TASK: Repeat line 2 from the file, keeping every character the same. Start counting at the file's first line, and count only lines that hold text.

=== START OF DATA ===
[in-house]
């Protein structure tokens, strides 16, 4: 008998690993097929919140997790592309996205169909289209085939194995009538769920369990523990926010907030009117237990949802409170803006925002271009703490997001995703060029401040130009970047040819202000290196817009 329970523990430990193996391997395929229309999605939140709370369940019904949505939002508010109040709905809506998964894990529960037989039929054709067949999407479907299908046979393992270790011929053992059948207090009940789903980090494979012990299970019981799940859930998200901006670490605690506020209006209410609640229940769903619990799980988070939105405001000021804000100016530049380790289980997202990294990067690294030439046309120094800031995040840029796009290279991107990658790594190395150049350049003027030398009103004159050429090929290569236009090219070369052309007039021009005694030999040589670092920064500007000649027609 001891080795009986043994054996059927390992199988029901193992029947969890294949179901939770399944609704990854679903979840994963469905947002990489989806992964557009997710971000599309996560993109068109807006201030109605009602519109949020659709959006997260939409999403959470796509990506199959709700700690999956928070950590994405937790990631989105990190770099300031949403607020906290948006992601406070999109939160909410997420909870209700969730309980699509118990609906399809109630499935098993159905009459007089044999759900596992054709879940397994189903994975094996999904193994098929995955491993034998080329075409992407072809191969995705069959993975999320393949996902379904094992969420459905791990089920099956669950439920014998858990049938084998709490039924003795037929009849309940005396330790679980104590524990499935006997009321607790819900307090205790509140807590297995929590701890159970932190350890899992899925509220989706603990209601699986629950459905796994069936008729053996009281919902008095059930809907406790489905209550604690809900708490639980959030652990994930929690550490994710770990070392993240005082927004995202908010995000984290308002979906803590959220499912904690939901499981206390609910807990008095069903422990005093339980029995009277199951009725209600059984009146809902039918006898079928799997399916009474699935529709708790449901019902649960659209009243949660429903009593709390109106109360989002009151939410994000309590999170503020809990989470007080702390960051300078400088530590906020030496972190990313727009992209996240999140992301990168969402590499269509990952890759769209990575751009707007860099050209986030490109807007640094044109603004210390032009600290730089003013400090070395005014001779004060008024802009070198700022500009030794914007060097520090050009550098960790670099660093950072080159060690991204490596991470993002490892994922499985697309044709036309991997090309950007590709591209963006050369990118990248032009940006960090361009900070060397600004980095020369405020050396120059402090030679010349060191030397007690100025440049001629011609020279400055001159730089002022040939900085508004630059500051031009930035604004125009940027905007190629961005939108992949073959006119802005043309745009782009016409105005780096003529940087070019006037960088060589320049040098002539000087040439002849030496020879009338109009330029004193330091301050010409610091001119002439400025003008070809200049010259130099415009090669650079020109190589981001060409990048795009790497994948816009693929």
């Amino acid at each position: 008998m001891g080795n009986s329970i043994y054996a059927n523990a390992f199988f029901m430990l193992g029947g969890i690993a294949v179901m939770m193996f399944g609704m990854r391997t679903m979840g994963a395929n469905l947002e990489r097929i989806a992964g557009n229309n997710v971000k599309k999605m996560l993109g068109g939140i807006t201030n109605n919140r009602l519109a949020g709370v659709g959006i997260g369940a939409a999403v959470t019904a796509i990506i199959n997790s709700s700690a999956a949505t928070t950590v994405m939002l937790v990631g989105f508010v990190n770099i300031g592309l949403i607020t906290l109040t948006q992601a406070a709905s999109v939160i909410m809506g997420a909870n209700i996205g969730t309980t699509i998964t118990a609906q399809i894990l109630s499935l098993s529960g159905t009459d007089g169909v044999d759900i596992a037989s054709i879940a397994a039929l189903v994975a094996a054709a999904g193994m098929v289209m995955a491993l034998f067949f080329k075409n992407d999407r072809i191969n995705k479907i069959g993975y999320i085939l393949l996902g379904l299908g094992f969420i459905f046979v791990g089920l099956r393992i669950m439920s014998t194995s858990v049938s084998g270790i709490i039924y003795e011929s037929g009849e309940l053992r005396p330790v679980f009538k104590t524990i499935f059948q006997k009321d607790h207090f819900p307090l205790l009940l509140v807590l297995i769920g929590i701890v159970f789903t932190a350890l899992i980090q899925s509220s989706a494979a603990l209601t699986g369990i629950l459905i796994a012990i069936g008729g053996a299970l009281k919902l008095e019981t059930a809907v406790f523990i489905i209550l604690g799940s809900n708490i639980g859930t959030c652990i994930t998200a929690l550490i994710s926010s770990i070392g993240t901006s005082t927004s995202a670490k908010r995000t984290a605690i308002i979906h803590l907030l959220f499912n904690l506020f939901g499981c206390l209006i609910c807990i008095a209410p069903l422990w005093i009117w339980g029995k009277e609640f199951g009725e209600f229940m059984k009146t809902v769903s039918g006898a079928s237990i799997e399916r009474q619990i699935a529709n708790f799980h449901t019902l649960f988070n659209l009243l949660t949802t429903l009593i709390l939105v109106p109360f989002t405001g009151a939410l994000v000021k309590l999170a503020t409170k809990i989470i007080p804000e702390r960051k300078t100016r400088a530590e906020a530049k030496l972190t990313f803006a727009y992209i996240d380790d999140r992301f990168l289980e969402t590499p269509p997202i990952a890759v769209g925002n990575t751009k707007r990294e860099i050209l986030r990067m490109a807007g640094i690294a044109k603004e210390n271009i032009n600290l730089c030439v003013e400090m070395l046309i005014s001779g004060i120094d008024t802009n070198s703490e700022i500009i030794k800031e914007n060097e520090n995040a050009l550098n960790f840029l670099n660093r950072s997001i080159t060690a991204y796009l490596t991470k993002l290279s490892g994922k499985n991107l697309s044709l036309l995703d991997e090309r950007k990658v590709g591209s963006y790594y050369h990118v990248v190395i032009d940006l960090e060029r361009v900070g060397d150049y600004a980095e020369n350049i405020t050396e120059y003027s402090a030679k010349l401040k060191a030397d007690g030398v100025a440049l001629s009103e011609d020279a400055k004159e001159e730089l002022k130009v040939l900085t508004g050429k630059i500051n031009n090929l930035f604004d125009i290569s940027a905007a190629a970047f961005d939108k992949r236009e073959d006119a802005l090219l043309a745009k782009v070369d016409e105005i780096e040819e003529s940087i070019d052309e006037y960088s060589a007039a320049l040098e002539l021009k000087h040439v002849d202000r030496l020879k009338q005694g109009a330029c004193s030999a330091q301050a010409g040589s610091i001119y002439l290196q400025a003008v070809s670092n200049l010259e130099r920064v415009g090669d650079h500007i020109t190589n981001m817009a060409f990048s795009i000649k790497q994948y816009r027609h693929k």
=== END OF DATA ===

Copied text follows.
């Protein structure tokens, strides 16, 4: 008998690993097929919140997790592309996205169909289209085939194995009538769920369990523990926010907030009117237990949802409170803006925002271009703490997001995703060029401040130009970047040819202000290196817009 329970523990430990193996391997395929229309999605939140709370369940019904949505939002508010109040709905809506998964894990529960037989039929054709067949999407479907299908046979393992270790011929053992059948207090009940789903980090494979012990299970019981799940859930998200901006670490605690506020209006209410609640229940769903619990799980988070939105405001000021804000100016530049380790289980997202990294990067690294030439046309120094800031995040840029796009290279991107990658790594190395150049350049003027030398009103004159050429090929290569236009090219070369052309007039021009005694030999040589670092920064500007000649027609 001891080795009986043994054996059927390992199988029901193992029947969890294949179901939770399944609704990854679903979840994963469905947002990489989806992964557009997710971000599309996560993109068109807006201030109605009602519109949020659709959006997260939409999403959470796509990506199959709700700690999956928070950590994405937790990631989105990190770099300031949403607020906290948006992601406070999109939160909410997420909870209700969730309980699509118990609906399809109630499935098993159905009459007089044999759900596992054709879940397994189903994975094996999904193994098929995955491993034998080329075409992407072809191969995705069959993975999320393949996902379904094992969420459905791990089920099956669950439920014998858990049938084998709490039924003795037929009849309940005396330790679980104590524990499935006997009321607790819900307090205790509140807590297995929590701890159970932190350890899992899925509220989706603990209601699986629950459905796994069936008729053996009281919902008095059930809907406790489905209550604690809900708490639980959030652990994930929690550490994710770990070392993240005082927004995202908010995000984290308002979906803590959220499912904690939901499981206390609910807990008095069903422990005093339980029995009277199951009725209600059984009146809902039918006898079928799997399916009474699935529709708790449901019902649960659209009243949660429903009593709390109106109360989002009151939410994000309590999170503020809990989470007080702390960051300078400088530590906020030496972190990313727009992209996240999140992301990168969402590499269509990952890759769209990575751009707007860099050209986030490109807007640094044109603004210390032009600290730089003013400090070395005014001779004060008024802009070198700022500009030794914007060097520090050009550098960790670099660093950072080159060690991204490596991470993002490892994922499985697309044709036309991997090309950007590709591209963006050369990118990248032009940006960090361009900070060397600004980095020369405020050396120059402090030679010349060191030397007690100025440049001629011609020279400055001159730089002022040939900085508004630059500051031009930035604004125009940027905007190629961005939108992949073959006119802005043309745009782009016409105005780096003529940087070019006037960088060589320049040098002539000087040439002849030496020879009338109009330029004193330091301050010409610091001119002439400025003008070809200049010259130099415009090669650079020109190589981001060409990048795009790497994948816009693929």